failed prophecy of Tyre

In Ezekiel, God prophesied Nebuchadnezzar will utterly and completely destroy Tyre. He describes this thoroughly. It is not a one sentence prophecy that can be misinterpreted:

Eze 26:7 For thus saith the Lord GOD; Behold, I will bring upon Tyrus Nebuchadrezzar king of Babylon…
Eze 26:8 He shall slay with the sword thy daughters in the field…
Eze 26:11 With the hoofs of his horses shall he tread down all thy streets: he shall slay thy people by the sword, and thy strong garrisons shall go down to the ground.
Eze 26:12 And they shall make a spoil of thy riches, and make a prey of thy merchandise: and they shall break down thy walls, and destroy thy pleasant houses: and they shall lay thy stones and thy timber and thy dust in the midst of the water.
Eze 26:13 And I will cause the noise of thy songs to cease; and the sound of thy harps shall be no more heard.
Eze 26:14 And I will make thee like the top of a rock: thou shalt be a place to spread nets upon; thou shalt be built no more
Eze 26:15 Thus saith the Lord GOD to Tyrus; Shall not the isles shake at the sound of thy fall, when the wounded cry, when the slaughter is made in the midst of thee?…
Eze 26:17 And they shall take up a lamentation for thee, and say to thee, How art thou destroyed, that wast inhabited of seafaring men, the renowned city, which wast strong in the sea, she and her inhabitants, which cause their terror to be on all that haunt it!
Eze 26:18 Now shall the isles tremble in the day of thy fall; yea, the isles that are in the sea shall be troubled at thy departure.
Eze 26:19 For thus saith the Lord GOD; When I shall make thee a desolate city, like the cities that are not inhabited; when I shall bring up the deep upon thee, and great waters shall cover thee;

Eze 26:21 I will make thee a terror, and thou shalt be no more: though thou be sought for, yet shalt thou never be found again, saith the Lord GOD.

And this is what actually happened:

Eze 29:18 Son of man, Nebuchadrezzar king of Babylon caused his army to serve a great service against Tyrus: every head was made bald, and every shoulder was peeled: yet had he no wages, nor his army, for Tyrus, for the service that he had served against it:
Eze 29:19 Therefore thus saith the Lord GOD; Behold, I will give the land of Egypt unto Nebuchadrezzar king of Babylon; and he shall take her multitude, and take her spoil, and take her prey; and it shall be the wages for his army.

God never gives any indication why this prophecy failed. God, unlike modern Christians, is not all wound up about every prophecy coming true always. Things change, variables change. With them, prophecy changes.

This is a concept completely foreign to the Calvinist. To them, God knows the entire future. A failed prophecy, especially one not made conditionally or with any reason given for the failure, breaks their system. Why would God prophesy something he knew to be false, except if he is a liar?

One prophecy destroys all of Calvinism.

About christopher fisher

The blog is meant for educational/entertainment purposes. All material can be used and reproduced in any length for any purpose as long as I am cited as the source.
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7 Responses to failed prophecy of Tyre

  1. Tim says:

    I am an Open Theist so don’t have any reason to support Calvinism. Are you sure that this particular prophesy wasn’t fulfilled? I am sure that Josh McDowell back in the 1970’s in one of his Evidence that Demands a Verdict volumes pretty convincingly showed that this prophesy was fulfilled.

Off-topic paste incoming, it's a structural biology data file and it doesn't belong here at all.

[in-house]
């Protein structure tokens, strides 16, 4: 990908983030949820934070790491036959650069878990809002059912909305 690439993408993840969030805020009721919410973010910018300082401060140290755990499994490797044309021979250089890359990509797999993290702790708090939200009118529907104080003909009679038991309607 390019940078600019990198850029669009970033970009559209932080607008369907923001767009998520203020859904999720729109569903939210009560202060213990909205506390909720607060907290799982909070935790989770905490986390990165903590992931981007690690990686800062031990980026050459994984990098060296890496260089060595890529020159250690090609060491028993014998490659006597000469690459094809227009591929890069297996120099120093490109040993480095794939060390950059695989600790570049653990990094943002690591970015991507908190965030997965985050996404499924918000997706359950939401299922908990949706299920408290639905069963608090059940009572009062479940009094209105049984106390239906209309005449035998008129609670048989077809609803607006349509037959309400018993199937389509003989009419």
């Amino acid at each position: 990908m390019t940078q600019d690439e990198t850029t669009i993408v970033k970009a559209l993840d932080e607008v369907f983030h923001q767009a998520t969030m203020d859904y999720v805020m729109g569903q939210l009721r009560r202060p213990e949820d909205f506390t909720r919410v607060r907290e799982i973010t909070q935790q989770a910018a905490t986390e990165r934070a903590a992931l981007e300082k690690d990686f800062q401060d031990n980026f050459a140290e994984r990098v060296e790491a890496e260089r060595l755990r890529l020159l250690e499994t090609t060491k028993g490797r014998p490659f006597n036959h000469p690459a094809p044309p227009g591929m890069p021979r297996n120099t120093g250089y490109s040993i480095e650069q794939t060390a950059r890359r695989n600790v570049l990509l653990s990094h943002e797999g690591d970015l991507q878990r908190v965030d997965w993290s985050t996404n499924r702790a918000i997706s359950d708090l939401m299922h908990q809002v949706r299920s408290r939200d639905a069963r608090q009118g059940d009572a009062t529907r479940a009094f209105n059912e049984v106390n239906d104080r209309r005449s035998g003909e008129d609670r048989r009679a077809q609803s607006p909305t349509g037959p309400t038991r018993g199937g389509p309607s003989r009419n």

Also found this in a random Google Search:

    • Sir,
      I too have heard this argument. I thought I had heard it from New Evidence that Demands a Verdict, but upon checking the Tyre references, it must have been somewhere else (I don’t have either Evidence that Demands a Verdict books). The problem lies in incorrectly thinking that mainland Tyre is Tyre. sums up up rather succinctly: .

      In addition I bold’ed specific parts that contradict each other within verses of each other. Note:
      1. Destroying the mainland does not fulfill God’s prophecy that King Neb would totally destroy the city and it would be forever gone (I acknowledge that “forever” is often used figuratively in the Bible as meaning “for a very long time”).
      2. King Neb never “spoiled their riches” (the Hebrew word for spoil means plunder), but instead his men went bald and never received their wages. God saw this and decided to give him a consultation prize of Egypt. God was responding to the failed prophecy.
      3. notes that this prophecy is being written after the events. The Bible makes no apologies or does not try to wiggle around the plain words of the text.
      4. The reason for this prophecy was Israel’s recent destruction and Tyre’s rejoicing. It does not make any sense to prophesy destruction in hundreds of years. That would be like telling your child not to steal because his great grandchild might get a spanking. It defeats the entire point of the prophecy.

      I have no objections to being wrong about this prophecy being failed, but the evidence does not support it.


  2. Pingback: prophecy is a bad argument for foreknowledge | reality is not optional

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  4. Nate says:

    Hi Christopher,

    I’ve never run across someone who views prophecy quite the way you do. That’s not meant as a criticism, just an observation. For me, recognizing that prophecies like this had failed (along with some other things) caused me to eventually leave Christianity behind. Can you point me to any posts where you’ve explained why you continue to believe in the Christian god?


  5. Pingback: the moabites thwart God | reality is not optional

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